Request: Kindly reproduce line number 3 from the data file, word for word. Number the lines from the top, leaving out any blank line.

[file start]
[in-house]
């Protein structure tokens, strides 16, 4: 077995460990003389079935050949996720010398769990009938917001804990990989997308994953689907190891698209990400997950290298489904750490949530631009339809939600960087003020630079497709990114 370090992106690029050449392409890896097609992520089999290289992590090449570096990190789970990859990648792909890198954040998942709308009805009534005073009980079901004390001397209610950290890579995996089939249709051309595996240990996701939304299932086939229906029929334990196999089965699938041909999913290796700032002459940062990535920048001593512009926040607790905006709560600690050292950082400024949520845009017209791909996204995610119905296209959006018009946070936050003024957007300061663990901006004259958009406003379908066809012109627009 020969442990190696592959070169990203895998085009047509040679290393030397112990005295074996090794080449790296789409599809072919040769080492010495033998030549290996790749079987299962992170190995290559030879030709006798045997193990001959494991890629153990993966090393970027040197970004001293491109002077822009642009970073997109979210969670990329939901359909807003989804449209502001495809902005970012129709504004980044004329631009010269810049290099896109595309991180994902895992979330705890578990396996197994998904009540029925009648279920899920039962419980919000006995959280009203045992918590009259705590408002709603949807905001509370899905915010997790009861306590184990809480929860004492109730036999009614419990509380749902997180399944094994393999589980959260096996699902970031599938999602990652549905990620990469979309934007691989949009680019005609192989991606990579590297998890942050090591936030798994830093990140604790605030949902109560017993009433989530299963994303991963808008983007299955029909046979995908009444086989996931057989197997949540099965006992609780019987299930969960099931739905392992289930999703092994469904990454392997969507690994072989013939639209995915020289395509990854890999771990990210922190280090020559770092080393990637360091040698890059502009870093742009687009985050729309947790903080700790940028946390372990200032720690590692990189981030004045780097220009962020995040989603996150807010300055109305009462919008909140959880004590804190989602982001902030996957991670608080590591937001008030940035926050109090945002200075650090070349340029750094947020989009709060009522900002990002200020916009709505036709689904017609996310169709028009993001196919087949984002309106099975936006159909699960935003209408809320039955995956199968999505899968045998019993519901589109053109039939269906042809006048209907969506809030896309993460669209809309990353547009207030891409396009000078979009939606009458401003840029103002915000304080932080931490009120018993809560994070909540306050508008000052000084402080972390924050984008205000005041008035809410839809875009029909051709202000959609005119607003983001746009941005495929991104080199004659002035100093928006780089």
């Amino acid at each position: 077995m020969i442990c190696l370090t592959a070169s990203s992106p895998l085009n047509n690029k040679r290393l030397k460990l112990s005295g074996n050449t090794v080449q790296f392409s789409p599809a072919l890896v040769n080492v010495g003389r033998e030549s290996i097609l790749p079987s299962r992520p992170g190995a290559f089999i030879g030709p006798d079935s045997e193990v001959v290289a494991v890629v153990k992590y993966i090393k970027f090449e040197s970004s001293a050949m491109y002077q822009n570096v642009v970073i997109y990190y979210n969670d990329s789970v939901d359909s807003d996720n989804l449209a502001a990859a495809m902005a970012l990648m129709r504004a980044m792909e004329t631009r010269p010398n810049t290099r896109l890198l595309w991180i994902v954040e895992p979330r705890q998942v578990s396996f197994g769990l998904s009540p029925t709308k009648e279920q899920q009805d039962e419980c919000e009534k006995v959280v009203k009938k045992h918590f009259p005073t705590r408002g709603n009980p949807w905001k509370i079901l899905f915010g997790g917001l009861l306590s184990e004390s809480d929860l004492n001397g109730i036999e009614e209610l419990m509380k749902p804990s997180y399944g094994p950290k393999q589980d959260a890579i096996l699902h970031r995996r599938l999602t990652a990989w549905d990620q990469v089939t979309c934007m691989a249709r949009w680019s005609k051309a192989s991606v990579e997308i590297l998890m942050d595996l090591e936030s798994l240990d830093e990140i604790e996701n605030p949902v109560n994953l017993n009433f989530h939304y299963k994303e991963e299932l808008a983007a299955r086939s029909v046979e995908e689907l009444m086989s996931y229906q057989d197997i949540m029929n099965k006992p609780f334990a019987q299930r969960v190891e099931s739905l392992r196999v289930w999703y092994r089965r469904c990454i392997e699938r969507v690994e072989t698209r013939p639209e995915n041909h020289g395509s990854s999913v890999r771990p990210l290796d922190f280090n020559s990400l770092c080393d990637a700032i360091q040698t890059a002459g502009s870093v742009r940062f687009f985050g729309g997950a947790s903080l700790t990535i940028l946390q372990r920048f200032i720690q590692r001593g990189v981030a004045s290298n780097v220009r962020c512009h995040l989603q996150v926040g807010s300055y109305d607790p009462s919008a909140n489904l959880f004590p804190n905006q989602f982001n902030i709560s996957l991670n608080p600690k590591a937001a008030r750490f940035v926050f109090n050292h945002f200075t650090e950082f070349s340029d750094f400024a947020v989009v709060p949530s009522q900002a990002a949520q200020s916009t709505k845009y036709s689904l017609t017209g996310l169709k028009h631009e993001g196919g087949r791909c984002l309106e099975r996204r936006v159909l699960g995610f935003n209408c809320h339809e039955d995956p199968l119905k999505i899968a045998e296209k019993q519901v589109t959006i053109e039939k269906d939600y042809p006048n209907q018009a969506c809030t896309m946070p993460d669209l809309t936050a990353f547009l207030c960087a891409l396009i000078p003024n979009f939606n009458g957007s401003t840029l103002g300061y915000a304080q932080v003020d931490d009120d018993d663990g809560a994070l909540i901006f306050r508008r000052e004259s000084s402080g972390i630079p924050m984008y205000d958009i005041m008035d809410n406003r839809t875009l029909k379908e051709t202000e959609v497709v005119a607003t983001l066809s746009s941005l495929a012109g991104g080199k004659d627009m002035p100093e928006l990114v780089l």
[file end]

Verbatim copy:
């Amino acid at each position: 077995m020969i442990c190696l370090t592959a070169s990203s992106p895998l085009n047509n690029k040679r290393l030397k460990l112990s005295g074996n050449t090794v080449q790296f392409s789409p599809a072919l890896v040769n080492v010495g003389r033998e030549s290996i097609l790749p079987s299962r992520p992170g190995a290559f089999i030879g030709p006798d079935s045997e193990v001959v290289a494991v890629v153990k992590y993966i090393k970027f090449e040197s970004s001293a050949m491109y002077q822009n570096v642009v970073i997109y990190y979210n969670d990329s789970v939901d359909s807003d996720n989804l449209a502001a990859a495809m902005a970012l990648m129709r504004a980044m792909e004329t631009r010269p010398n810049t290099r896109l890198l595309w991180i994902v954040e895992p979330r705890q998942v578990s396996f197994g769990l998904s009540p029925t709308k009648e279920q899920q009805d039962e419980c919000e009534k006995v959280v009203k009938k045992h918590f009259p005073t705590r408002g709603n009980p949807w905001k509370i079901l899905f915010g997790g917001l009861l306590s184990e004390s809480d929860l004492n001397g109730i036999e009614e209610l419990m509380k749902p804990s997180y399944g094994p950290k393999q589980d959260a890579i096996l699902h970031r995996r599938l999602t990652a990989w549905d990620q990469v089939t979309c934007m691989a249709r949009w680019s005609k051309a192989s991606v990579e997308i590297l998890m942050d595996l090591e936030s798994l240990d830093e990140i604790e996701n605030p949902v109560n994953l017993n009433f989530h939304y299963k994303e991963e299932l808008a983007a299955r086939s029909v046979e995908e689907l009444m086989s996931y229906q057989d197997i949540m029929n099965k006992p609780f334990a019987q299930r969960v190891e099931s739905l392992r196999v289930w999703y092994r089965r469904c990454i392997e699938r969507v690994e072989t698209r013939p639209e995915n041909h020289g395509s990854s999913v890999r771990p990210l290796d922190f280090n020559s990400l770092c080393d990637a700032i360091q040698t890059a002459g502009s870093v742009r940062f687009f985050g729309g997950a947790s903080l700790t990535i940028l946390q372990r920048f200032i720690q590692r001593g990189v981030a004045s290298n780097v220009r962020c512009h995040l989603q996150v926040g807010s300055y109305d607790p009462s919008a909140n489904l959880f004590p804190n905006q989602f982001n902030i709560s996957l991670n608080p600690k590591a937001a008030r750490f940035v926050f109090n050292h945002f200075t650090e950082f070349s340029d750094f400024a947020v989009v709060p949530s009522q900002a990002a949520q200020s916009t709505k845009y036709s689904l017609t017209g996310l169709k028009h631009e993001g196919g087949r791909c984002l309106e099975r996204r936006v159909l699960g995610f935003n209408c809320h339809e039955d995956p199968l119905k999505i899968a045998e296209k019993q519901v589109t959006i053109e039939k269906d939600y042809p006048n209907q018009a969506c809030t896309m946070p993460d669209l809309t936050a990353f547009l207030c960087a891409l396009i000078p003024n979009f939606n009458g957007s401003t840029l103002g300061y915000a304080q932080v003020d931490d009120d018993d663990g809560a994070l909540i901006f306050r508008r000052e004259s000084s402080g972390i630079p924050m984008y205000d958009i005041m008035d809410n406003r839809t875009l029909k379908e051709t202000e959609v497709v005119a607003t983001l066809s746009s941005l495929a012109g991104g080199k004659d627009m002035p100093e928006l990114v780089l």